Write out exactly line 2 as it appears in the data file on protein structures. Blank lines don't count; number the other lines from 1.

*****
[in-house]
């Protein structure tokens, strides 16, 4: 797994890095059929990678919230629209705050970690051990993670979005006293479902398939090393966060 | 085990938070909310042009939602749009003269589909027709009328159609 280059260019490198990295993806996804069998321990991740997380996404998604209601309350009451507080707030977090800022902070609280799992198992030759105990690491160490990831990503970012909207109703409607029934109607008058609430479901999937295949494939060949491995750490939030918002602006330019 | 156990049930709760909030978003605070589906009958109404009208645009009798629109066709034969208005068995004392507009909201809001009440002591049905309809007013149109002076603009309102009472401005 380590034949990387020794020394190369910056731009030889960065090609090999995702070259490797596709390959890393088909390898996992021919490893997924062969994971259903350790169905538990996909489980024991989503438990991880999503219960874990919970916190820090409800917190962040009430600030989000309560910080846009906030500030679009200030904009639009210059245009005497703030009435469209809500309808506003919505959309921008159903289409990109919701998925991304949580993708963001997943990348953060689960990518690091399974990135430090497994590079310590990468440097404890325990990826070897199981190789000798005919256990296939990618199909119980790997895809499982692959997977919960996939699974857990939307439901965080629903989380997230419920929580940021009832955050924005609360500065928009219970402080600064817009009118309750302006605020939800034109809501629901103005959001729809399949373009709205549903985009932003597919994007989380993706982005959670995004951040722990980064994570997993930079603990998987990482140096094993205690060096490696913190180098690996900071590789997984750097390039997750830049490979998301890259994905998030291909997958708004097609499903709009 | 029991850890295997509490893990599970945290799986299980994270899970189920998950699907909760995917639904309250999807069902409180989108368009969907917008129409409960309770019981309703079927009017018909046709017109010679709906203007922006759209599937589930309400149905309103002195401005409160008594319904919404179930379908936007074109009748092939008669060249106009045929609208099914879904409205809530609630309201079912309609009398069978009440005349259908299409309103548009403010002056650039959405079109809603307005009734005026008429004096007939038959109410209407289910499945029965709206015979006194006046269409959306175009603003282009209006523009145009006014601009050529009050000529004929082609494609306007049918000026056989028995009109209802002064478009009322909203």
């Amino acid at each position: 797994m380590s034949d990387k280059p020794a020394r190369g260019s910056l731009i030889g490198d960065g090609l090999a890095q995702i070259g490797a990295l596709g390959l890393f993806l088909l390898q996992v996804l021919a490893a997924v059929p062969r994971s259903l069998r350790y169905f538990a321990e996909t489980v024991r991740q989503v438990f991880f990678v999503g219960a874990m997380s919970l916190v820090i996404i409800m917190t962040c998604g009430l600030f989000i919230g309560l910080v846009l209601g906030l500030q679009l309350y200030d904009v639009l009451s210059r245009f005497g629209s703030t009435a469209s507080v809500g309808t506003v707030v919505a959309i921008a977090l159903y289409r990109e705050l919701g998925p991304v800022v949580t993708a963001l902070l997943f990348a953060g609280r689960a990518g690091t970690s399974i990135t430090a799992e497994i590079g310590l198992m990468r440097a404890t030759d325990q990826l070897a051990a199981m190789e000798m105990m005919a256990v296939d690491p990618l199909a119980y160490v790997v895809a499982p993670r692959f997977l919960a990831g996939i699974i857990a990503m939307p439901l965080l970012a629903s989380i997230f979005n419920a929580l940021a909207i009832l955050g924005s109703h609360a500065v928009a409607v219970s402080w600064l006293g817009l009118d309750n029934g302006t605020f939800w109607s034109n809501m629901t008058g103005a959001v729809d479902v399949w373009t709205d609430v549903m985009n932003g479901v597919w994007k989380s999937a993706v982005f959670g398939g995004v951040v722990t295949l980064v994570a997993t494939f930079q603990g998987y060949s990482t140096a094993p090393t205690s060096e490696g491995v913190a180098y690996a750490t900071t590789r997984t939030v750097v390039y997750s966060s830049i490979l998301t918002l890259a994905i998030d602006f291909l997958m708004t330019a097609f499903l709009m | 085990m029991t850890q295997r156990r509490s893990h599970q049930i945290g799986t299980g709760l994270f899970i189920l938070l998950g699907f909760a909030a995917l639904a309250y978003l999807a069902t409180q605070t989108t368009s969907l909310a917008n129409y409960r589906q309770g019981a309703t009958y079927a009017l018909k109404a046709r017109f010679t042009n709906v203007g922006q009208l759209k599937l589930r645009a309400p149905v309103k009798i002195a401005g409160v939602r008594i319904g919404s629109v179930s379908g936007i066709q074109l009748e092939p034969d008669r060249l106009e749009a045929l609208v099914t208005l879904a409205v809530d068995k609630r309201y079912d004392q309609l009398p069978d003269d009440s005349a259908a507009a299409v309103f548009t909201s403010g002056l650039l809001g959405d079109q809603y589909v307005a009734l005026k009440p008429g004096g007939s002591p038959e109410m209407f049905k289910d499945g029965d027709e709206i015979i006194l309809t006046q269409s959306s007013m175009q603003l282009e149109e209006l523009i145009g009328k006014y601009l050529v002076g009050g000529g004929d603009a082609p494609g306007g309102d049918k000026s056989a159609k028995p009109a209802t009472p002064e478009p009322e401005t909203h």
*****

């Protein structure tokens, strides 16, 4: 797994890095059929990678919230629209705050970690051990993670979005006293479902398939090393966060 | 085990938070909310042009939602749009003269589909027709009328159609 280059260019490198990295993806996804069998321990991740997380996404998604209601309350009451507080707030977090800022902070609280799992198992030759105990690491160490990831990503970012909207109703409607029934109607008058609430479901999937295949494939060949491995750490939030918002602006330019 | 156990049930709760909030978003605070589906009958109404009208645009009798629109066709034969208005068995004392507009909201809001009440002591049905309809007013149109002076603009309102009472401005 380590034949990387020794020394190369910056731009030889960065090609090999995702070259490797596709390959890393088909390898996992021919490893997924062969994971259903350790169905538990996909489980024991989503438990991880999503219960874990919970916190820090409800917190962040009430600030989000309560910080846009906030500030679009200030904009639009210059245009005497703030009435469209809500309808506003919505959309921008159903289409990109919701998925991304949580993708963001997943990348953060689960990518690091399974990135430090497994590079310590990468440097404890325990990826070897199981190789000798005919256990296939990618199909119980790997895809499982692959997977919960996939699974857990939307439901965080629903989380997230419920929580940021009832955050924005609360500065928009219970402080600064817009009118309750302006605020939800034109809501629901103005959001729809399949373009709205549903985009932003597919994007989380993706982005959670995004951040722990980064994570997993930079603990998987990482140096094993205690060096490696913190180098690996900071590789997984750097390039997750830049490979998301890259994905998030291909997958708004097609499903709009 | 029991850890295997509490893990599970945290799986299980994270899970189920998950699907909760995917639904309250999807069902409180989108368009969907917008129409409960309770019981309703079927009017018909046709017109010679709906203007922006759209599937589930309400149905309103002195401005409160008594319904919404179930379908936007074109009748092939008669060249106009045929609208099914879904409205809530609630309201079912309609009398069978009440005349259908299409309103548009403010002056650039959405079109809603307005009734005026008429004096007939038959109410209407289910499945029965709206015979006194006046269409959306175009603003282009209006523009145009006014601009050529009050000529004929082609494609306007049918000026056989028995009109209802002064478009009322909203």